Browsing Category

Interviewing Grandparents

Interviewing Grandparents

Interviewing Grandparents: Creating Ways To Remember Our Loved Ones & Preserve Our Family History

January 24, 2018


Today marks 19 years since my amazing grandfather passed away. He had a heart of gold, the warmest smile and a special twinkle in his eye. I have countless memories of helping him do farm chores, sneaking me lemon drops during church, and him and my grandma taking us camping in the summers. Lucky for me, my grandpa played a large role in my childhood thanks to being raised on a family farm in which my grandpa and dad farmed together. Because of this, I saw him nearly everyday for my first 18 years. My other grandpa, with whom I also shared a special bond, passed away last February. Neither passing was a shock, as both were sick in the months prior to their passings; nonetheless, it was still incredibly difficult. After all, your grandpa is such a special role in your life…often like a second dad.

One regret I have with my grandpa who passed away 19 years ago today is that I never interviewed him on camera nor made a video to be able to reflect back on and remember him by. (I’m sure if I hounded my relatives hard enough, I could track down the many VHS tapes they have with him and create my own video.) However, I only wish I could have asked him questions that I didn’t think to ask as an 18-year old, like “What were you like as a boy?” “What did you dream of becoming one day?” “Who were your heroes?” “If you could give your 20-year old self advice now looking back on your life, what would it be?”

Thankfully, six months before my second grandfather passed, I am incredibly grateful to have had the opportunity to interview him on camera. It was a last-minute trip we had planned so the interview was very informal and casual. I used my iPhone with my kids noises in the background, my grandpa in his farm overalls (how I wanted him to look as that’s how I saw him 90% of the time), and sitting in his favorite chair. What I had anticipated taking under an hour with my 30 or so questions turned into a fascinating, two-day, beautiful, story-telling event. He shared so many stories (most of which I had never before heard), and went into great detail with his responses to my questions. It was truly a wonderful experience and a great final visit with him before his passing. I learned so much about him, his history, and our family history. The fact that I have all of it on camera is such a blessing.

After his death, my tech-savvy friend compiled and edited all of the questions and stories into a DVD. At the end of the video, we made a montage of photos of my grandfather through the years while his favorite song played in the background. I made 25 copies, bought some nice DVD cases, labeled them each with front covers of “An Interview With My Grandpa” and presented them to my grandmother, mother, brothers, cousins, aunts and uncles as Christmas gifts. It’s a great way to remember our grandfather and to show our children (when they’re older) not only what their great-grandfather was like, but also to educate them about their family history.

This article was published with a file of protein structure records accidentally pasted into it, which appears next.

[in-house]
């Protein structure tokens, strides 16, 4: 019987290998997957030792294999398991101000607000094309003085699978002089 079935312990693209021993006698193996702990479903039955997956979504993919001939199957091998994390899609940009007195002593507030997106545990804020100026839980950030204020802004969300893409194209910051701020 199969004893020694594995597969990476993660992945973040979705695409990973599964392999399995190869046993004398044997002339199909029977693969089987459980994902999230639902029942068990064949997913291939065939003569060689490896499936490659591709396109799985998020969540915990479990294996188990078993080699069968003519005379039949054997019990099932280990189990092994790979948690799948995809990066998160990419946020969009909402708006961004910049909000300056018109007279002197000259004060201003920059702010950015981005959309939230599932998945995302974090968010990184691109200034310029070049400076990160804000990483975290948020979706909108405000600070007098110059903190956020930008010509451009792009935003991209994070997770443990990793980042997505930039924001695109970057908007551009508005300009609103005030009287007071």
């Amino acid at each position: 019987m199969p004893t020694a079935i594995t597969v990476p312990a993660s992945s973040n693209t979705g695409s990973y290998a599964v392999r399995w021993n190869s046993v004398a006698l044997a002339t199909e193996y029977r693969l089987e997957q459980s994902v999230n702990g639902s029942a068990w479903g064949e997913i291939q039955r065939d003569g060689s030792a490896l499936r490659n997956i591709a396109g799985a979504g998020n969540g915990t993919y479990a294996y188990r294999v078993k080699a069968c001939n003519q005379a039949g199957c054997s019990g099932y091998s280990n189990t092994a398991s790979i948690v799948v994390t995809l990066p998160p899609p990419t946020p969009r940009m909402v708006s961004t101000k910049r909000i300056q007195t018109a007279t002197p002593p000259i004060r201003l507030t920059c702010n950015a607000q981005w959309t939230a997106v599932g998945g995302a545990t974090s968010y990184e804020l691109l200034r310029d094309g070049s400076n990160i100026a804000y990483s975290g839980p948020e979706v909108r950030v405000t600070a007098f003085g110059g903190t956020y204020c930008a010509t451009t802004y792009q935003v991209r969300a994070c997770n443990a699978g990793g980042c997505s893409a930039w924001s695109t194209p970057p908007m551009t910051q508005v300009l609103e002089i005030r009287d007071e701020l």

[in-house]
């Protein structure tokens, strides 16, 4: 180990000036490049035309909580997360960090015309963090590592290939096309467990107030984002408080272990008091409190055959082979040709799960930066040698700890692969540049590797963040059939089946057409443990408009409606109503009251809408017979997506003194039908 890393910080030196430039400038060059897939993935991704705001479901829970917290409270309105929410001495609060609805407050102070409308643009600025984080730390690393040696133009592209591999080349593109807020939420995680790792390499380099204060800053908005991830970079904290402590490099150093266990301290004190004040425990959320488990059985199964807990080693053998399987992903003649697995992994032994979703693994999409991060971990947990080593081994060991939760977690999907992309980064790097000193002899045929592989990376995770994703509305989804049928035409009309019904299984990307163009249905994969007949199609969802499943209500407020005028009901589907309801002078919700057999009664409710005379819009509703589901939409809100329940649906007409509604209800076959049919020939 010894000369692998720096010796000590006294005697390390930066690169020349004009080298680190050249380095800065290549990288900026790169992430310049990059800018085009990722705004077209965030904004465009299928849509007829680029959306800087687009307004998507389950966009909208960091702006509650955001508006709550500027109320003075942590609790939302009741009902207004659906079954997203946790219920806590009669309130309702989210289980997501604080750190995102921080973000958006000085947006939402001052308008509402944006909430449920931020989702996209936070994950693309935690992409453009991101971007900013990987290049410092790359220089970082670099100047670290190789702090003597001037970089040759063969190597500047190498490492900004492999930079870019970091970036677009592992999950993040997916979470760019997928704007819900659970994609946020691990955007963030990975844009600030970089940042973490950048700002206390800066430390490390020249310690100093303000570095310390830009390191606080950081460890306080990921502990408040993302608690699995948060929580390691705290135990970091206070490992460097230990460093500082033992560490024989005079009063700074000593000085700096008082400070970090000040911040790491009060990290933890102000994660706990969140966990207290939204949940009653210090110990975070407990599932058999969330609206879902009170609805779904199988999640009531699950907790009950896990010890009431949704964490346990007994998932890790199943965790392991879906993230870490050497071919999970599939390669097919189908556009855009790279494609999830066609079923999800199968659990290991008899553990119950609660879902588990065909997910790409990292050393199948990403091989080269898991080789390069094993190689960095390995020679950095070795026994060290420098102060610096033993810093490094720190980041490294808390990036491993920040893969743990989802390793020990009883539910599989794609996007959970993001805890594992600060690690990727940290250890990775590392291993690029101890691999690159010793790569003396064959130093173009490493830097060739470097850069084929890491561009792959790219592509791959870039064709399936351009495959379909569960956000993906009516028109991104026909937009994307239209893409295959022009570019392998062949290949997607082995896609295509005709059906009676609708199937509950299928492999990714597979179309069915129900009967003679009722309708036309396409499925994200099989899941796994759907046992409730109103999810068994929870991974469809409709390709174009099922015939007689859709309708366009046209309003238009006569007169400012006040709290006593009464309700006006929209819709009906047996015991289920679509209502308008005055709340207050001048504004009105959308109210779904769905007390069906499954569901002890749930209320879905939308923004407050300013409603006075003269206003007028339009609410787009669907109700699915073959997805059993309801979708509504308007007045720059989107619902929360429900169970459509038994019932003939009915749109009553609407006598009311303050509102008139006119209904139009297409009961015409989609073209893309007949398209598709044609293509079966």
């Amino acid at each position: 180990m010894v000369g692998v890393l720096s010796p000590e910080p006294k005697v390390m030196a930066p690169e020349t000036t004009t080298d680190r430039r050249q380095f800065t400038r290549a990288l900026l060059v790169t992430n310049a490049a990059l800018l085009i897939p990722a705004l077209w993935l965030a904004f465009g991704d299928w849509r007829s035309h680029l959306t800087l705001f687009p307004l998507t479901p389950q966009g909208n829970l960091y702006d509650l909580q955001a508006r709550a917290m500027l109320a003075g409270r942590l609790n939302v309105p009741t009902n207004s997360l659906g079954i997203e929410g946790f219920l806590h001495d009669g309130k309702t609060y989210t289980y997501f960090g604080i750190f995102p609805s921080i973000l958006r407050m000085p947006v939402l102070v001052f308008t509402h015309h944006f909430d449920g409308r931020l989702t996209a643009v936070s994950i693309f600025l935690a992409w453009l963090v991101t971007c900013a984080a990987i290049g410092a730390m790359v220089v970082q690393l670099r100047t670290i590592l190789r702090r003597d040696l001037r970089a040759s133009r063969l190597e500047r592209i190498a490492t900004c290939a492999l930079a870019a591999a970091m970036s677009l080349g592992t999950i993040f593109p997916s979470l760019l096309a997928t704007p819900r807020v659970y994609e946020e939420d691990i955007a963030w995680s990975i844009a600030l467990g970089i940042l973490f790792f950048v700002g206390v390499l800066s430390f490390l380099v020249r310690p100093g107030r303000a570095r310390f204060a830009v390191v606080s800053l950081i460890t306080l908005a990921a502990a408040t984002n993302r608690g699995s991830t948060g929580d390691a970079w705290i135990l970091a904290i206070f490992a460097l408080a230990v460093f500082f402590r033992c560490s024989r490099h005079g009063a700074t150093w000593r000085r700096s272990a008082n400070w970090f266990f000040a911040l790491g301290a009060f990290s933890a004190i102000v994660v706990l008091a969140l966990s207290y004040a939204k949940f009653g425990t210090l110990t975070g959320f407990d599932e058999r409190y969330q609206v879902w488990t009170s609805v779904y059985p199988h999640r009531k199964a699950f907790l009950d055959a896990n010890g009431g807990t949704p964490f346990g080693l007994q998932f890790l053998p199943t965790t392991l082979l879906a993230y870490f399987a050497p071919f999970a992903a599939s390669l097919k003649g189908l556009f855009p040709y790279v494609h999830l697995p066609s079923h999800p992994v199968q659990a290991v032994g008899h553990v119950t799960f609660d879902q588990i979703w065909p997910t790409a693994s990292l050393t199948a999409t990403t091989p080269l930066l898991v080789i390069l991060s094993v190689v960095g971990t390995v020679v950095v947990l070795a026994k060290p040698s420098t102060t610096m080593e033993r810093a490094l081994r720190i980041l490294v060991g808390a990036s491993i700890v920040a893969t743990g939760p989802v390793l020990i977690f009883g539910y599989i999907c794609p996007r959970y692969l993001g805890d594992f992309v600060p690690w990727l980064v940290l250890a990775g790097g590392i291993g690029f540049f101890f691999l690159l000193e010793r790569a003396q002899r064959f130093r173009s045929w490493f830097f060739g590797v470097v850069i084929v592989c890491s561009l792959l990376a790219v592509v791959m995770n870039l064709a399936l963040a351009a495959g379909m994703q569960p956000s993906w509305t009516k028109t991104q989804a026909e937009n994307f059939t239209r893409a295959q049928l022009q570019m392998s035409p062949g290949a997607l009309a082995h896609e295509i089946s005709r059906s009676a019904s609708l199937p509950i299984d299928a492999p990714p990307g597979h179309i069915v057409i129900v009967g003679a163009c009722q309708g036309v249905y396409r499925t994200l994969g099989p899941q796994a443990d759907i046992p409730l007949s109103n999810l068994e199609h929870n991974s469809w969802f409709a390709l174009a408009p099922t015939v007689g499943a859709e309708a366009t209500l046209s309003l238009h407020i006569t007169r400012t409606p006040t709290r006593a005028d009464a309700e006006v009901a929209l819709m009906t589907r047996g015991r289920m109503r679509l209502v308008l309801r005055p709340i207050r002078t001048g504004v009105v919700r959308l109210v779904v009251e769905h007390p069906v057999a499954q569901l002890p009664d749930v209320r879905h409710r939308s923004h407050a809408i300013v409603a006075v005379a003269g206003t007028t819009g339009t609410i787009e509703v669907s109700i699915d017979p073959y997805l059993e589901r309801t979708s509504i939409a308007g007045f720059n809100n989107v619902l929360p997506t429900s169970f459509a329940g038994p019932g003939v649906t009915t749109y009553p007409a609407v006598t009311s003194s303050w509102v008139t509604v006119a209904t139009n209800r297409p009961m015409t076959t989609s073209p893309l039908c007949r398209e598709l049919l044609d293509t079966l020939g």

Here are some of the questions I used:

  1. Have you been told the story of the day you were born? What was your mom doing when she went into labor? Where were you born?
  2. Were you named after a family member or does your name have a special meaning?
  3. What were your grandparents like? Parents?
  4. What is the earliest memory you have?
  5. Was there a nickname that your siblings or friends called you growing up?
  6. What was your house like as a child?
  7. Did you have any pets? What were their names?
  8. What was your favorite subject in school? Favorite teacher?
  9. Who was the U.S. President you first remember being in office when you were growing up?
  10. What did you and your friends do for fun?
  11. What are some of your favorite family traditions you remember? How did you celebrate birthdays? What are your favorite Christmas memories?
  12. How would you describe yourself as a teenager? What were your hobbies? Favorite food? Games?
  13. Who were your heroes as a child?
  14. When did you learn how to drive? Who taught you?
  15. How did you meet grandma?
  16. How did you propose to grandma?
  17. What are some of your favorite memories from your wedding day? Who was your Best Man?
  18. What was your first car?
  19. Where have you traveled? Do you have a favorite family vacation memory?
  20. What are some of your favorite memories with your children?
  21. What could you tell me that I would be surprised to learn about you?
  22. What have been some of your greatest successes in life? Has your life unfolded in the way you thought it would?
  23. What advice would you give to your grandkids today in their 20s and 30s?
  24. What was the best advice you ever received and from who?
  25. What makes you happy?

These are just some of the questions I asked my grandfather, as many of the other questions were geared to him specifically. I highly advise to prepare beforehand as a little research goes a long way. Making a timeline of their life including important historical or news events, for instance, can be interesting additional insights. Try to include known family events on the timeline as well, (i.e. weddings, births, deaths, moves, etc.). Whether you choose to have it fancy and professionally done or more casual and homemade, either way it creates a priceless document for your family now and your children and their children in the future to know about where they came from. After all, it’s because of them we even exist today. In a world that seems to be focusing less about preserving one’s heritage and more about focusing on the “me” culture, it’s a nice and subtle way to teach our children about our own family history while honoring and remembering some very special grandpas and loved ones that we will never forget.